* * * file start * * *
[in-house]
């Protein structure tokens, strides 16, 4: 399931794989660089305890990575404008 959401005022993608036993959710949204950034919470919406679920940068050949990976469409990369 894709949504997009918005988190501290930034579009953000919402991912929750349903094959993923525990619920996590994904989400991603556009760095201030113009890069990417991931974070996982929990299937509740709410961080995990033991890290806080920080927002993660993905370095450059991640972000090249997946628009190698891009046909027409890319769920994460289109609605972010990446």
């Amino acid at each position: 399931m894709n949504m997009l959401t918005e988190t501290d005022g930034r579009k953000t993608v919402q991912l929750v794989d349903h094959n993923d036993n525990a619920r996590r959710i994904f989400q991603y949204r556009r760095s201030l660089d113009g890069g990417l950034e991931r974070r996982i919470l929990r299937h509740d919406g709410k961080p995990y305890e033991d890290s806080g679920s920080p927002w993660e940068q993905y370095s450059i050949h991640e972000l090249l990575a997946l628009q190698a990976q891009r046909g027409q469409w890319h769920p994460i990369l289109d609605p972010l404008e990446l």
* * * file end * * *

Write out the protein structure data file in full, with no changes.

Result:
[in-house]
């Protein structure tokens, strides 16, 4: 399931794989660089305890990575404008 959401005022993608036993959710949204950034919470919406679920940068050949990976469409990369 894709949504997009918005988190501290930034579009953000919402991912929750349903094959993923525990619920996590994904989400991603556009760095201030113009890069990417991931974070996982929990299937509740709410961080995990033991890290806080920080927002993660993905370095450059991640972000090249997946628009190698891009046909027409890319769920994460289109609605972010990446």
């Amino acid at each position: 399931m894709n949504m997009l959401t918005e988190t501290d005022g930034r579009k953000t993608v919402q991912l929750v794989d349903h094959n993923d036993n525990a619920r996590r959710i994904f989400q991603y949204r556009r760095s201030l660089d113009g890069g990417l950034e991931r974070r996982i919470l929990r299937h509740d919406g709410k961080p995990y305890e033991d890290s806080g679920s920080p927002w993660e940068q993905y370095s450059i050949h991640e972000l090249l990575a997946l628009q190698a990976q891009r046909g027409q469409w890319h769920p994460i990369l289109d609605p972010l404008e990446l």